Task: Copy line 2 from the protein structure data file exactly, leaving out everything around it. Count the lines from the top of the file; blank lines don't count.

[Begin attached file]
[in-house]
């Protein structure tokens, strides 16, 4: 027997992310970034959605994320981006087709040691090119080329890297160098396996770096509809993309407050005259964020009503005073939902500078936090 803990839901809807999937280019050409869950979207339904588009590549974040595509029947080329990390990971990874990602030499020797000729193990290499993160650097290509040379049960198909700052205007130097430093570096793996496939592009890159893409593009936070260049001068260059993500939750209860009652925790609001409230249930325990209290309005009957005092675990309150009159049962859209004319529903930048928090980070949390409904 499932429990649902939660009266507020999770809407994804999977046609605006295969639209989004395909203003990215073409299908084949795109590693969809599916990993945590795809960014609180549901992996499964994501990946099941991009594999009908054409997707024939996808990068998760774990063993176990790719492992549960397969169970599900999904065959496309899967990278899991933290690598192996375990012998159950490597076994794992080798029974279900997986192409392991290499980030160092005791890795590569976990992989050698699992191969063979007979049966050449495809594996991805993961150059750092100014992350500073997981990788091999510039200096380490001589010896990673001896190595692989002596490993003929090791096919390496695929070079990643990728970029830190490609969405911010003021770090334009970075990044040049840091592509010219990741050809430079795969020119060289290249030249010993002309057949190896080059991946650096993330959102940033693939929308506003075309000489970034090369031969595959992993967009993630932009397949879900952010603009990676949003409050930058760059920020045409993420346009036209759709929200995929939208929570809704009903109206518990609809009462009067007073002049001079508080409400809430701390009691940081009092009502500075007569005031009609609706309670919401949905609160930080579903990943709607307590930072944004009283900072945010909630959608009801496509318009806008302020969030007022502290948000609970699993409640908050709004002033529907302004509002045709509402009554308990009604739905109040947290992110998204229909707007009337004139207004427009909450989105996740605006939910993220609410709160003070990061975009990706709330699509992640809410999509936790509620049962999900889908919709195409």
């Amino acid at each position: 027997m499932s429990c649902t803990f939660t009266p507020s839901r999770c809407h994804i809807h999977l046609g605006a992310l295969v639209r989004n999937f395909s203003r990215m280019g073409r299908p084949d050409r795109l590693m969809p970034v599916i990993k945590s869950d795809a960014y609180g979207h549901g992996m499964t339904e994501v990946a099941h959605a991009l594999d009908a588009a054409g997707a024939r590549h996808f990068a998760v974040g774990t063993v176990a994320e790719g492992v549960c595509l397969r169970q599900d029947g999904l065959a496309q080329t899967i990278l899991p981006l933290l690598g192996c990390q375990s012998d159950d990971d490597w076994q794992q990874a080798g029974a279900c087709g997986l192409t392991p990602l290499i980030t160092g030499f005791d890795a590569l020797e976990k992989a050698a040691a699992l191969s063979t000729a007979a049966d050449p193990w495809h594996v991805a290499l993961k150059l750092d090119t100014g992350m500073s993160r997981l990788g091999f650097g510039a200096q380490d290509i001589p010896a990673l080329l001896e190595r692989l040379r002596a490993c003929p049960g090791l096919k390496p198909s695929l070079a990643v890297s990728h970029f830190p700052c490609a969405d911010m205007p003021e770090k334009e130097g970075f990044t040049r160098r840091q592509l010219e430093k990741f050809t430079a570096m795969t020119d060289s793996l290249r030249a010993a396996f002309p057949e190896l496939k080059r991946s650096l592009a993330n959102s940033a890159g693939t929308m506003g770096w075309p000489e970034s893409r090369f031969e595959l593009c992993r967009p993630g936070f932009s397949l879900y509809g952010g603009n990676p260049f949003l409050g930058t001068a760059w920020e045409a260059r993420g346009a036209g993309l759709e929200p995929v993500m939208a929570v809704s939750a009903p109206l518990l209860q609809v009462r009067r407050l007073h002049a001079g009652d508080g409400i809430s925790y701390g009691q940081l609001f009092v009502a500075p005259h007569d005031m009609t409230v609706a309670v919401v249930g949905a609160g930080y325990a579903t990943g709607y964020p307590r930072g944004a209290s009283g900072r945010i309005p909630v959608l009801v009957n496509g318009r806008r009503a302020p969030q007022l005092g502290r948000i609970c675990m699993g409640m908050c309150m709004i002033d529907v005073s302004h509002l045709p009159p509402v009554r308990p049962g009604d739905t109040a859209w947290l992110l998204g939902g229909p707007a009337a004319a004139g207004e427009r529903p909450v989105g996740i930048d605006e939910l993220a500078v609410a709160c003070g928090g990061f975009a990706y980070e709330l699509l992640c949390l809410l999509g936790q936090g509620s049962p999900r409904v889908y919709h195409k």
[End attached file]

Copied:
């Protein structure tokens, strides 16, 4: 027997992310970034959605994320981006087709040691090119080329890297160098396996770096509809993309407050005259964020009503005073939902500078936090 803990839901809807999937280019050409869950979207339904588009590549974040595509029947080329990390990971990874990602030499020797000729193990290499993160650097290509040379049960198909700052205007130097430093570096793996496939592009890159893409593009936070260049001068260059993500939750209860009652925790609001409230249930325990209290309005009957005092675990309150009159049962859209004319529903930048928090980070949390409904 499932429990649902939660009266507020999770809407994804999977046609605006295969639209989004395909203003990215073409299908084949795109590693969809599916990993945590795809960014609180549901992996499964994501990946099941991009594999009908054409997707024939996808990068998760774990063993176990790719492992549960397969169970599900999904065959496309899967990278899991933290690598192996375990012998159950490597076994794992080798029974279900997986192409392991290499980030160092005791890795590569976990992989050698699992191969063979007979049966050449495809594996991805993961150059750092100014992350500073997981990788091999510039200096380490001589010896990673001896190595692989002596490993003929090791096919390496695929070079990643990728970029830190490609969405911010003021770090334009970075990044040049840091592509010219990741050809430079795969020119060289290249030249010993002309057949190896080059991946650096993330959102940033693939929308506003075309000489970034090369031969595959992993967009993630932009397949879900952010603009990676949003409050930058760059920020045409993420346009036209759709929200995929939208929570809704009903109206518990609809009462009067007073002049001079508080409400809430701390009691940081009092009502500075007569005031009609609706309670919401949905609160930080579903990943709607307590930072944004009283900072945010909630959608009801496509318009806008302020969030007022502290948000609970699993409640908050709004002033529907302004509002045709509402009554308990009604739905109040947290992110998204229909707007009337004139207004427009909450989105996740605006939910993220609410709160003070990061975009990706709330699509992640809410999509936790509620049962999900889908919709195409």